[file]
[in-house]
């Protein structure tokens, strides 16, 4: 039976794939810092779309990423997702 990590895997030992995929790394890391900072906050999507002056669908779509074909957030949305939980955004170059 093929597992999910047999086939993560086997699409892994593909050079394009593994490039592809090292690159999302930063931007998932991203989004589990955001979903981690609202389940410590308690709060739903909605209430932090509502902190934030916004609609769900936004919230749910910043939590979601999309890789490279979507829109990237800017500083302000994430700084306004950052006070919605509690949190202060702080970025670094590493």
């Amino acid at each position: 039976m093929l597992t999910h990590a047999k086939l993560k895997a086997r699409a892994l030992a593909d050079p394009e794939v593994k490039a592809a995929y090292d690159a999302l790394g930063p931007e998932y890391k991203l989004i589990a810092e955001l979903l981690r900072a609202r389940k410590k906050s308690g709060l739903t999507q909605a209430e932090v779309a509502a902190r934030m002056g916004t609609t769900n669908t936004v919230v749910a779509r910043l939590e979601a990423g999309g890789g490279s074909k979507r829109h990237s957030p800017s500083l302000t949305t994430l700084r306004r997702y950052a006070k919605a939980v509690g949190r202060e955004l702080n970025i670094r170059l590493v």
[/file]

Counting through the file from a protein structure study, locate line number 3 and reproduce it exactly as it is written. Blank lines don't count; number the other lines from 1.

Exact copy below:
């Amino acid at each position: 039976m093929l597992t999910h990590a047999k086939l993560k895997a086997r699409a892994l030992a593909d050079p394009e794939v593994k490039a592809a995929y090292d690159a999302l790394g930063p931007e998932y890391k991203l989004i589990a810092e955001l979903l981690r900072a609202r389940k410590k906050s308690g709060l739903t999507q909605a209430e932090v779309a509502a902190r934030m002056g916004t609609t769900n669908t936004v919230v749910a779509r910043l939590e979601a990423g999309g890789g490279s074909k979507r829109h990237s957030p800017s500083l302000t949305t994430l700084r306004r997702y950052a006070k919605a939980v509690g949190r202060e955004l702080n970025i670094r170059l590493v």